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Savor Seattle's Bounty of Regional, Fresh Seafood



Seattle gets well-deserved kudos for its bounty of fresh seafood. The region’s topography of protected bays and mountain-fed rivers leads to excellent homegrown seafood, including the iconic Northwest salmon and world-renowned shellfish (harvested at popular Washington spots like Hama Hama Oysters and Taylor Shellfish Farms).

As if local fisheries didn’t provide enough for chefs here to work with, Seattle’s Pacific Rim location also makes it close regional neighbors with Alaska and Japan, equally known for their abundance of quality seafood. Once all of this briny goodness arrives at port and gets distributed to local restaurants and fish markets, some of the best seafood chefs in the world get down to the business of filleting, slicing, grilling and sautéing.

In a city brimming with sushi joints, though, a healthy portion of the fish consumed in Seattle makes it to the table raw, at places such as Shiro’s. But whether delivered in the form of uncooked protein, as a humble but delicious grilled salmon sandwich handed over a counter in Pike Place Market (Matt’s in the Market) or a stunning lobster presentation set on white linen (Aqua), Seattle seafood proves as varied as the city itself.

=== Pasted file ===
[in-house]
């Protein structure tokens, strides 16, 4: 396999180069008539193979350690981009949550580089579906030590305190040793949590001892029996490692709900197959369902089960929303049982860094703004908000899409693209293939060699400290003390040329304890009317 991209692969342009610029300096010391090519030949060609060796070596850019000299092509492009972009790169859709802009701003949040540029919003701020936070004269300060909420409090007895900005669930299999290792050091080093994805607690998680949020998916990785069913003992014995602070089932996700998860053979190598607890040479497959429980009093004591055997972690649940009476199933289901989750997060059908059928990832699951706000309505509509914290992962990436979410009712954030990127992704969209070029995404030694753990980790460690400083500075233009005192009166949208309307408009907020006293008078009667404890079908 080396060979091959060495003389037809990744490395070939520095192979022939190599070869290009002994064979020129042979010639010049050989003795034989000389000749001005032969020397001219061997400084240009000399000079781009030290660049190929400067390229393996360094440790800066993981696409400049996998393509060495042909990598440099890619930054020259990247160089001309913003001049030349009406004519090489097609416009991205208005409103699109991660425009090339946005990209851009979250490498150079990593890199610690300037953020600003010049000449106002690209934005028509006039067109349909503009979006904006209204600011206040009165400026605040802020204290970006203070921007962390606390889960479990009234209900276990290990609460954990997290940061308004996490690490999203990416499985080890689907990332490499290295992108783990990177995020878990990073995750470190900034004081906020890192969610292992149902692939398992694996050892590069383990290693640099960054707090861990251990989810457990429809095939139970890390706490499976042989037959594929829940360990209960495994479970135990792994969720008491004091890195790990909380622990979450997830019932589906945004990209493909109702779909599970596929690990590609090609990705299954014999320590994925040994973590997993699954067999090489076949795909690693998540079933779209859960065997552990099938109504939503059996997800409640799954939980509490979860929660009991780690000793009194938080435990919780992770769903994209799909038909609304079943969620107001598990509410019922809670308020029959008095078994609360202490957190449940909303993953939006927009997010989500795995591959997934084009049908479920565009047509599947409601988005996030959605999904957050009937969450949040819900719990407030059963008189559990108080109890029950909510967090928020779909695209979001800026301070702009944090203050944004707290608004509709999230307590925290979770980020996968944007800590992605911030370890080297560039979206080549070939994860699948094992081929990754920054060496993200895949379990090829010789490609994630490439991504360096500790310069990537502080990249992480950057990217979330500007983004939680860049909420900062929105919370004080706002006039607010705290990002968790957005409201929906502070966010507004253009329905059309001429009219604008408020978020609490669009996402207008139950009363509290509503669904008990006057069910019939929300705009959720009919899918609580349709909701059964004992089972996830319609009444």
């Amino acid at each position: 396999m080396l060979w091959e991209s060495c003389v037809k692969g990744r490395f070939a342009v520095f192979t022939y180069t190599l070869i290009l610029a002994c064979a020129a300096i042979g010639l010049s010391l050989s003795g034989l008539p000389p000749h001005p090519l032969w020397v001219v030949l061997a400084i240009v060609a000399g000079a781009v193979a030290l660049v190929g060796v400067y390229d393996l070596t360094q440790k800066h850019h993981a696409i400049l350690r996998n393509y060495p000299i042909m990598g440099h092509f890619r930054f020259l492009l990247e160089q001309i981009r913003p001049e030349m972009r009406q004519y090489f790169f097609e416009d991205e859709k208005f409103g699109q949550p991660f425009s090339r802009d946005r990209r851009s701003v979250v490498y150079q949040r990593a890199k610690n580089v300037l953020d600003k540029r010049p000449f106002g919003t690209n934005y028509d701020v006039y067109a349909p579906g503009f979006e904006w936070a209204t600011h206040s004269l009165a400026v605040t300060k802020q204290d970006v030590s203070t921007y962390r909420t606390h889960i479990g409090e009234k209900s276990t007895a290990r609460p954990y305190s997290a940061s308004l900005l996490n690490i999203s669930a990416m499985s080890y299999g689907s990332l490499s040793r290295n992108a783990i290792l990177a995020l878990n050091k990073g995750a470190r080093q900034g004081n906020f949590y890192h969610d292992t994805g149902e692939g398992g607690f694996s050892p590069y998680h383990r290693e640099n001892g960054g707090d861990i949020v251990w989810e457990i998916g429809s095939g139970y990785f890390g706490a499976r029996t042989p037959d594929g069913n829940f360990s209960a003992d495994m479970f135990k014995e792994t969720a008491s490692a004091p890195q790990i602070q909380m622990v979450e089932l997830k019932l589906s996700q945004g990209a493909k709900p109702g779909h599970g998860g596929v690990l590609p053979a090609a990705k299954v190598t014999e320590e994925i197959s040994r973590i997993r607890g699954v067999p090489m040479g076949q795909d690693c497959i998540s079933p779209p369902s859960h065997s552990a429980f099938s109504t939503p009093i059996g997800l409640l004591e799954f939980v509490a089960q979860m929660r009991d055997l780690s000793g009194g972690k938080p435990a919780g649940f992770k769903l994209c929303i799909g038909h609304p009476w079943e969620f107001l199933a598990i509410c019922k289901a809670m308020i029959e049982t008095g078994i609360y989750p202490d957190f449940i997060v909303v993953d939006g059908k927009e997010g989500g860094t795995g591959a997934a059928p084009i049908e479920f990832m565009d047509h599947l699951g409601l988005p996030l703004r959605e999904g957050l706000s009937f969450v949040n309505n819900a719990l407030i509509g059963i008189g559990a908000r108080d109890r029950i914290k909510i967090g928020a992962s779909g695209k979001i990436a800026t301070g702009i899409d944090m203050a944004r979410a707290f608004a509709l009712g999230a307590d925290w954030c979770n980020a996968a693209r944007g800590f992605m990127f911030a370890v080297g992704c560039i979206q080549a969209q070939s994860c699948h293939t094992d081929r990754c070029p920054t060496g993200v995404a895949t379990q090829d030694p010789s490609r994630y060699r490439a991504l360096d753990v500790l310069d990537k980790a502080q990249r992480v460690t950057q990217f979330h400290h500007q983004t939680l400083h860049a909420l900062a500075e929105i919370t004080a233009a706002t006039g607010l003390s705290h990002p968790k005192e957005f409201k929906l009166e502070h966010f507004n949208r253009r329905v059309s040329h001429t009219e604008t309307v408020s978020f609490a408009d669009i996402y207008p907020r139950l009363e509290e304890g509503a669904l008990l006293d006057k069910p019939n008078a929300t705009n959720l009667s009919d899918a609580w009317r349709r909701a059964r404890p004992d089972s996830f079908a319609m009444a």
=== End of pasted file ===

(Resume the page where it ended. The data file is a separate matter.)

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Elliott's Oyster House
Photo courtesy of Mike Urban, Courtesy Elliott's Oyster House


True to its handle, this waterfront establishment serves views of bustling Elliott Bay along with its oysters; more than 30 varieties. From the outside, Elliott's looks like little more than a shack, but the interior is cozy enough to accommodate lots of folks, especially if a laid-back, casual meal is on the slate. If you're on your own, sidle up to the 21-foot oyster bar for convivial dining. Menu highlights include the aforementioned oysters (prepared just about any way imaginable), crab, lobster and more. The venue also boasts an excellent wine list, local brews and a highly-desirable happy hour menu.




A quintessential Seattle experience consists of having a meal at Ray's. Views of the mountains and the water, especially in sunset's glow, thrill diners almost as much as the cuisine. Located close to Golden Gardens, this venue makes the perfect dining spot after a windswept or sun-tinged day at the beach. While many dishes have Asian flair (like pan-seared scallops in green curry or kasu-marinated black cod), others revel in simple preparations, like oysters on the half-shell, crab cakes and grilled wild salmon. The downstairs venue offers upscale dining; the cafe upstairs is a bit more casual. A wonderful wine list ensures that you'll have a terrific vintage to complement the food.


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Magnolia
Palisade


This restaurant, with its island accents and Polynesian-tinged menu, is a great place to applaud a promotion, celebrate an anniversary or treat simply yourself. Views of the city and Puget Sound draw your attention, but the menu has a seductive appeal too. Its emphasis on Northwest cuisine is especially apparent in seafood. Large king crab legs are served on a cedar plank, as is salmon and a number of other entrees. Grilled prawns, Dungeness crab cakes, tuna and mahi mahi are also among the options you'll agonize over. The creamy seafood chowder is an event in itself; make sure to try it.